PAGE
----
ABAIM Course Review & Testimonial
This article would be a testimonial to the review course — Artificial Intelligence in Medicine offered by American Board of Artificial Intelligence and Medicine.
For the simple ones who really want to know, on the fence, if they want to attend this course, this is fantastic! For those who want some more details, I’ll just go ahead and share more.
Number one, and the most important thing about this course is its comprehensiveness. There are people like me, who have done some clinical decision support work, some computer vision work, but this putting all these pieces that artificial intelligence covers into under one course is just breathtakingly fantastic! And the way it was presented was really good. This is not an intermediate or even advanced level, it is even designed for a beginner introductory level. But to cover all of that under 16 hours within the two day timeframe period was just very good.
The faculty is amazing and the playfulness, the banter, the way they support each other was also very good to see. Because they are very humble and they actually project that as well.
Dr. Anthony presented about the evolution of artificial intelligence, its history, and then went into data science and artificial intelligence in the current era, and gave some basic working knowledge of things.
Then he passed it on to Dr. Alfonzo, who actually took it to the next level by discussing all the different models of artificial intelligence, how they function, what are random forces, what are support vector machines, etc. When you do details about it, it’s applicable to medicine as well and giving examples on the way.
While they were doing that, Dr. Bob was actually grateful, and gave meaningful insights about practical data related artificial intelligence questions. Similarly, Dr. Mary was actually fantastic. She’s from Georgia Tech Institute, and teaches masters in data sciences, she did a phenomenal job and interjecting wisdom wherever it needs to be.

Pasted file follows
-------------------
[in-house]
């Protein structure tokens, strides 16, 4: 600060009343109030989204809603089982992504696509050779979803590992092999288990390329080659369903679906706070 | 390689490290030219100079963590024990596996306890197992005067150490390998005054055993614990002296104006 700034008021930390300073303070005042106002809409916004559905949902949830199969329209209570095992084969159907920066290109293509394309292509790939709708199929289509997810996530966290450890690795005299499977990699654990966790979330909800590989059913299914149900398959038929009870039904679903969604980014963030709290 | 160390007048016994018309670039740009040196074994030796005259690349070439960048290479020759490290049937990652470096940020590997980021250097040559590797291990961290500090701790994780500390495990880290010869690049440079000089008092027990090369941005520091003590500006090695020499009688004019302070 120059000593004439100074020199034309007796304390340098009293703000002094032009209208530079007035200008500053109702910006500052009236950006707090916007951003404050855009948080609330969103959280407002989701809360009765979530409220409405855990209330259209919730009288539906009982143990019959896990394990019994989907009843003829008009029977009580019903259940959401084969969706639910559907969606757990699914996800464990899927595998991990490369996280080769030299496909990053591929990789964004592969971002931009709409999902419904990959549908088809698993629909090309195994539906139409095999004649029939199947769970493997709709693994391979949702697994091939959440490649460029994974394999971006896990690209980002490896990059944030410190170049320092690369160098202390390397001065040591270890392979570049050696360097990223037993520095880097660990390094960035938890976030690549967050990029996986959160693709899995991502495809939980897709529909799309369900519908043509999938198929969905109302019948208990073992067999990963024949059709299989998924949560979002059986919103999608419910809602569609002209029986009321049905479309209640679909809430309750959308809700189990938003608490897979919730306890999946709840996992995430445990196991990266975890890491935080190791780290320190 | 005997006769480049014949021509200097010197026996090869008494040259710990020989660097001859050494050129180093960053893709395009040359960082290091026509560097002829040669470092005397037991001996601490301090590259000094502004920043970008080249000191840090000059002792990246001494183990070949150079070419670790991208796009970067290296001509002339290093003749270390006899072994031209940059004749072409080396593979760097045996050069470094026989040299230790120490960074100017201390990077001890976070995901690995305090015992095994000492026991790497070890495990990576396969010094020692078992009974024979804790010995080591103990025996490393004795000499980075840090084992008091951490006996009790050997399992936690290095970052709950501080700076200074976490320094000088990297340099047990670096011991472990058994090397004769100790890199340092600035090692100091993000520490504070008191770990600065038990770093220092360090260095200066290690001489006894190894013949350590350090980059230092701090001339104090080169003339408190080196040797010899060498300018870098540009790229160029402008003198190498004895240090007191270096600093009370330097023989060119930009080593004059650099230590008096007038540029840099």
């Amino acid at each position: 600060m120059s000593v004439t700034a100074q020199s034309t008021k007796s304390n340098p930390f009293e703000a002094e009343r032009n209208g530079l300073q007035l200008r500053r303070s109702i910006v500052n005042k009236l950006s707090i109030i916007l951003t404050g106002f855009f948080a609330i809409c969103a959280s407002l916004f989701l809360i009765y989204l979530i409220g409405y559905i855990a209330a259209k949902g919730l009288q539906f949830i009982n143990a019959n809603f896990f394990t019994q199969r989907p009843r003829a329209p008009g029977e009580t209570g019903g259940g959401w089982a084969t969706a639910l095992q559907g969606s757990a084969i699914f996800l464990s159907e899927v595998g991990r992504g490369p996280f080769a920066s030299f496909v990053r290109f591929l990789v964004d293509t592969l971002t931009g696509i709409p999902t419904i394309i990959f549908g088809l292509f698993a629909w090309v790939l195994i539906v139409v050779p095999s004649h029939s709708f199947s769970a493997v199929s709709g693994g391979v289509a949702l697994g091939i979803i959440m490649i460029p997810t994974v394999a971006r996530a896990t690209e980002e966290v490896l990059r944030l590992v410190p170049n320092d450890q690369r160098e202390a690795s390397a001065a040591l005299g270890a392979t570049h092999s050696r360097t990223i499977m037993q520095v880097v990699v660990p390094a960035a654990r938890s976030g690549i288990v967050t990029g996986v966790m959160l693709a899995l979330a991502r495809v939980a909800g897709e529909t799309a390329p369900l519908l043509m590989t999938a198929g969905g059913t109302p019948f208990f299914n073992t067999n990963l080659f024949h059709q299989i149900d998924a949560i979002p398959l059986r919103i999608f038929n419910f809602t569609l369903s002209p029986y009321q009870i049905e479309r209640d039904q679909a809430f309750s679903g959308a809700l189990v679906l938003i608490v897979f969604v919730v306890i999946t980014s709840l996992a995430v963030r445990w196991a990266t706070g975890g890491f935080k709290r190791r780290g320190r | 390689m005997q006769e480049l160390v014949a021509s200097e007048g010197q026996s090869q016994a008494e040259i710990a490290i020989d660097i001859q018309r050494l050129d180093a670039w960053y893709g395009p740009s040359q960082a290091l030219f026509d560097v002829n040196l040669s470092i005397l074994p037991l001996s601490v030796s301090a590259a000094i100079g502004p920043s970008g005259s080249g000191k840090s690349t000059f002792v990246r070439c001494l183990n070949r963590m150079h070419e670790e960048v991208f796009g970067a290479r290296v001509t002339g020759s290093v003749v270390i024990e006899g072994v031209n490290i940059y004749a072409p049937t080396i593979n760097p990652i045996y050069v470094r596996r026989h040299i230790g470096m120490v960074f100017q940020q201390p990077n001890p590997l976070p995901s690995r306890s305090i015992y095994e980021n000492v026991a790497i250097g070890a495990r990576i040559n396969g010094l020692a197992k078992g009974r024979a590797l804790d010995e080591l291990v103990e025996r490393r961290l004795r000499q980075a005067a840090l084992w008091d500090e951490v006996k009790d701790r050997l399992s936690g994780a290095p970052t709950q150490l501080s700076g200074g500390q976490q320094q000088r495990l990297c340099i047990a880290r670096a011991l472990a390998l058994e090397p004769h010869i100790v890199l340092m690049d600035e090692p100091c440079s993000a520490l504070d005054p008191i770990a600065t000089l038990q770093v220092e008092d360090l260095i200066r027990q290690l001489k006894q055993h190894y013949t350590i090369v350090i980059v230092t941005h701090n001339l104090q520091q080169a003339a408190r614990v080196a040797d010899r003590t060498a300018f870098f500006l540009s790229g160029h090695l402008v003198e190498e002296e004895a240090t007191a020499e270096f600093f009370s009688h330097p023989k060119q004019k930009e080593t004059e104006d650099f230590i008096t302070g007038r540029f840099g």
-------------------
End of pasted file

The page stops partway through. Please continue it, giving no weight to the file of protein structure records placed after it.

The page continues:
The two different tangents I suppose, were one with Dr. Arlene Myers, who wrote the book on digital health entrepreneurship. He’s very prolific and did a very good interactive session to actually make sure that we also understand not just the artificial intelligence in healthcare, the core topics from an academic perspective, but actually have a pathway to go to market to have a thinking of entrepreneurs, and how to make these things applicable in a market level.
Dr. Sarah did a fantastic talk on ethics in AI. I would say that she’d won the lottery because everyone’s so interested in ethics. Her last two papers are a must read for anyone who is actually interested in ethics and AI.
Other faculty members, especially Dr. Boyko also presented in between, very beautiful small nuggets of wisdom through his practical work in artificial intelligence.
And one last person, Dr. Mijanou, was the best course director that I’ve ever seen. I think this was the smoothest course and she handled it very smoothly and without any hiccups.
Most Valuable Lessons:
The most valuable lessons from this course were that learning is an evolving field in general, but artificial intelligence, such an evolving field, that you have to be vigilant, continuously learn, and be patient. I learned some more humidity from the faculty because being at their level, they were very open to admit that this is an evolving field and is something that we really need to look at into the future.